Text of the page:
A very rare and large famille jaune figure depicting a Censor of the Imperial Court

The sculpture is modelled as a tall and elegant Mandarin with an expression of supreme confidence, it is clear this figure has no doubt whatsoever about the power and importance that his position entailed. He is dressed in famille jaune brocade surcoat (wai gua) with iron red prunus blossoms, and a famille verte robe, with iron red peonies, wearing a Mandarin hat topped with a pearl over his shaven head, with his Mandarin visible braid over the left shoulder. Importantly, we see his rank badges both on the front in two halves (so as to be able to open his garment) as well as on the reverse in a single piece, depicting a mythical Xiezhi, the symbol of Law and Justice in ancient China. The sculpture was molded in two parts and an oval whole is pierced at the back of the sculpture. There are traces of cold painting black on the plait and traces of red painting on the hat.

Period :
Kangxi period (1662-1722)
13.38 in. (34 cm)
Reference :

Related works

We have only recorded five other figures of this very rare model depicting officials, most of them damaged:

A first figure is in the collections of the Musée Guimet, Paris (G5318, formerly in the Collection Grandidier, who acquired it from Albert Tissandier)

A second figure is in the Victoria and Albert Museum and published by Stacey Pierson in Chinese Ceramics, Victoria & Albert Museum, 2009, p. 99 (the hat was broken)

A third figure is illustrated by E. Gorer & J.F. Blacker in Chinese Porcelain and Hardstones, plate. 90 (also with the had broken)

A fourth figure, from the Leonard Gow Collection is illustrated by R. L. Hobson in Catalogue of the Leonard Gow Collection of Chinese Porcelain, 1931, plate. LXVIII (also with the hat broken)

A fifth figure, very damaged, is in a private Portuguese collection

Those figures look sometimes associated to ladies. For three examples, see:

The Jui Tang Collection (inventory 1505, acquired from A & J Speelman, London, 2004)

The Musée Guimet (G5319)

The Cleveland Museum of Art (Severance and Greta Milikin Collection 1964.195)


The famille jaune palette

The classification of Chinese porcelain with enamel decoration was done by Western collectors. It designates each “family” according to the dominant enamel. These terms were set in the middle of the 19th century by the collector, Albert Jacquemart (1808-18075), who published the book L’histoire de la céramique (Paris, Hachette, 1873). The famille jaune palette on the biscuit uses a famille verte decoration set on a yellow enamel background. This decor includes: a range of greens, red, yellow, aubergine and blue enamels (from the beginning of the 18th century). These enamels were placed on the biscuit body and were fired at 750-800°C. Enamels on biscuit have a darker and more matt tint than enamels on glaze. This decoration appears at the end of the 17th century.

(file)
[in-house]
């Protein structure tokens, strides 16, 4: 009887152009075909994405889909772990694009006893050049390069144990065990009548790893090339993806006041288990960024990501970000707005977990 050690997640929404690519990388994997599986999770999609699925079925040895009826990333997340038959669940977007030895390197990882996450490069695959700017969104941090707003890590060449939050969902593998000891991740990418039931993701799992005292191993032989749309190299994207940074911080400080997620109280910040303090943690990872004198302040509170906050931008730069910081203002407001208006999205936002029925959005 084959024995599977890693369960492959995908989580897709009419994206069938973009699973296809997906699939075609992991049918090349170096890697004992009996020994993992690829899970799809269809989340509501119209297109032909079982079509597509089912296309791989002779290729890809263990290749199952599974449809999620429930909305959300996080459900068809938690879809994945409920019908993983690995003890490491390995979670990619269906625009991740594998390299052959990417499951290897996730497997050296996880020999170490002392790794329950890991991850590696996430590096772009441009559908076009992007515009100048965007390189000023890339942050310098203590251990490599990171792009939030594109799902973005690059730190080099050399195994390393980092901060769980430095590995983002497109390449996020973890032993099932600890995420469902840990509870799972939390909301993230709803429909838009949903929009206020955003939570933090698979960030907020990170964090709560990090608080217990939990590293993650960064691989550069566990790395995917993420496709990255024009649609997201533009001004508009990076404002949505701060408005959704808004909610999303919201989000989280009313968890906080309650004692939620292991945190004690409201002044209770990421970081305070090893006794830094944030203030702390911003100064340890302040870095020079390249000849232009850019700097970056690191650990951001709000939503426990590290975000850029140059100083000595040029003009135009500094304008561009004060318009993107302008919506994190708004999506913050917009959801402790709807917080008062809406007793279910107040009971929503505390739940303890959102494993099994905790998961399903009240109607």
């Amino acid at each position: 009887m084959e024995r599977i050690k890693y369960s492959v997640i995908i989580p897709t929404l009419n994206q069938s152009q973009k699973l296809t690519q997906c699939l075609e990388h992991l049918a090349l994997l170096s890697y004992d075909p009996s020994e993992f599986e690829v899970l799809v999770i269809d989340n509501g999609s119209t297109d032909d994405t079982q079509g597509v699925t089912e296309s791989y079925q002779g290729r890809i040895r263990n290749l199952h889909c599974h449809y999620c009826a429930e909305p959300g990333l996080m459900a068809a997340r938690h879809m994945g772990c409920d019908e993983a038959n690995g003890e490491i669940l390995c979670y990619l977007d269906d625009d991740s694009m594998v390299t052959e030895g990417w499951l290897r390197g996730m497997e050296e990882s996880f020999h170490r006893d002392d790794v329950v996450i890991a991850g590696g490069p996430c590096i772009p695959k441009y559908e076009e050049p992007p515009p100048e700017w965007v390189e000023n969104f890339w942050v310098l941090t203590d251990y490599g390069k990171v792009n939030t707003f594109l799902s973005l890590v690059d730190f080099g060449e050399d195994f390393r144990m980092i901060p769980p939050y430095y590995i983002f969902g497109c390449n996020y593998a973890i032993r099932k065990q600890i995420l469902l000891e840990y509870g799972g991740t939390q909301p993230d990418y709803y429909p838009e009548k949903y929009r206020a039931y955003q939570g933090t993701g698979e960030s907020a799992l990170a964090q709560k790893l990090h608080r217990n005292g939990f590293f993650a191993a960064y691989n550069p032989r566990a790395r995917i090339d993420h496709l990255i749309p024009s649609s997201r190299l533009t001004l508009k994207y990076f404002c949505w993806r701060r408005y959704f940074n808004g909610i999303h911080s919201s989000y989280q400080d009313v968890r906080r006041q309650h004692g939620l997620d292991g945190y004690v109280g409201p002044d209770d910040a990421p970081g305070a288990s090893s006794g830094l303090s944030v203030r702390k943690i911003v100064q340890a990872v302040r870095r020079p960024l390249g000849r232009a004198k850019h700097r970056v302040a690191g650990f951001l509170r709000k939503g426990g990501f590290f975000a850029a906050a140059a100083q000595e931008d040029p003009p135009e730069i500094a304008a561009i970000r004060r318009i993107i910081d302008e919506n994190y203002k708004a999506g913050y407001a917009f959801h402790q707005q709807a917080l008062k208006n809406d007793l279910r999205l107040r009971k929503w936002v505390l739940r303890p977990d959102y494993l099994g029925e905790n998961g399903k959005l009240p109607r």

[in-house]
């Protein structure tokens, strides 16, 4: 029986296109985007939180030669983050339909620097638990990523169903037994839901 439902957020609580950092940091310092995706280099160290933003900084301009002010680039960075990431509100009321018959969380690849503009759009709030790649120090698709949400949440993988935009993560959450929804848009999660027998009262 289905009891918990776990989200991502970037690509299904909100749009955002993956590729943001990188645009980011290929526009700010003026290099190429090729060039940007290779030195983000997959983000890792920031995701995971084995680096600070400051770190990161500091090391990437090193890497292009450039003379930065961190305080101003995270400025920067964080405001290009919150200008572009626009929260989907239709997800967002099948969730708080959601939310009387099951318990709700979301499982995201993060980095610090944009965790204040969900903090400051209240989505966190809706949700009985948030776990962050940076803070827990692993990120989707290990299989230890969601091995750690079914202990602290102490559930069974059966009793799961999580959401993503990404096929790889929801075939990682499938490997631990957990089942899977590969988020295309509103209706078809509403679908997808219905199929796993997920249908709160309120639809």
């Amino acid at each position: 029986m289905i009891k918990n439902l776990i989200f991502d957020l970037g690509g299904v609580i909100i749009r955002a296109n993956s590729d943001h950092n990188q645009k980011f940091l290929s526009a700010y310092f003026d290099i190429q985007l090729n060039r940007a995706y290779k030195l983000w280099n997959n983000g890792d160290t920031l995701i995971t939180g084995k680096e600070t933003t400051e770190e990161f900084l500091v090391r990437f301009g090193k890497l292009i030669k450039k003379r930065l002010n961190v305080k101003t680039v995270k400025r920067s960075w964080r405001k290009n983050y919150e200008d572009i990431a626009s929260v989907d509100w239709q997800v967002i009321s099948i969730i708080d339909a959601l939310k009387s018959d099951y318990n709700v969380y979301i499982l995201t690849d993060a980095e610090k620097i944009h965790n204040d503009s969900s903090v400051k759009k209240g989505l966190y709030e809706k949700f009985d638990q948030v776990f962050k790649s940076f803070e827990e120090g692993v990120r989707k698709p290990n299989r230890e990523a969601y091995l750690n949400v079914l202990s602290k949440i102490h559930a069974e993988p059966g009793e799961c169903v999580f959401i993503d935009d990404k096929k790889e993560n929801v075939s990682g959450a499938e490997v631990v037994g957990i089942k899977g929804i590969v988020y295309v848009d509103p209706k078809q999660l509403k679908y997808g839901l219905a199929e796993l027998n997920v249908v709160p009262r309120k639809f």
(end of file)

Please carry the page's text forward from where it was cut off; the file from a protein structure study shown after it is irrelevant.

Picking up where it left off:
The Xiezhi badge of the Censor

Badges of rank were textile badges indicating the wearers rank within the civil or military service as well as among the members of the Imperial family. They are thought to have originated during the Yuan dynasty (1279-1368). The badges displayed various species that were either real or mythical and signified the wearer’s rank. The Xièzhì is a mythical creature with often a goat-like body, lion-like manes, and a single horn on its head. The feet have paws, and while usually depicted with fur, they can have scales as well. In many ways, it resembles the qílín, the emblem of the highest military rank, with the main difference that the qílín is customarily depicted with two horns on official rank badges and has hooves.

Censors of the Imperial Court

The Censorate was a high-level supervisory agency in Imperial China, first established during the Qin dynasty (221–207 BC). During the Ming Dynasty (1368–1644), the Censorate was a branch of the centralized bureaucracy, paralleling the Six Ministries and the five Chief Military Commissions, and was directly responsible to the emperor.[1] The censors were “the eyes and ears” of the Emperor. They checked important documents, supervised construction projects, reviewed judicial proceedings, kept watch over state property, and maintained a general lookout for cases of subversion and corruption. Usually recruited from the civil bureaucracy, the censors were generally younger men of relatively low rank who were tenured for a maximum of nine years, after which they resumed their former posts. Their chief power derived from their direct access to the Emperor. Some censors, however, were punished for their overzealous criticisms of favored imperial policies, and this induced others to mute their criticisms and ignore many cases of misgovernment. The major effect of the office was to spread fear throughout the bureaucracy, preventing officials from instituting any kind of radically new or innovative policies. In our case, the skilled artist appears to have taken some artistic license when painting the robes of our figure, perhaps to make it more enticing for a wealthy European to collect, as the robes depicted are not at all accurate. The surcoat would not have been yellow but instead would have been black or indigo and would not have been decorated with flowers. The bottom of the dragon robe under the surcoat would have shown the deep sea (with either straight or slight curved lines) and waves. The bottom would not show flowers, and it is very unusual for a dragon robe to be green, as officials wore blue dragon robes.

By appointment only, 10th arrondissement, Paris. / +33 (0)6 26 57 59 87

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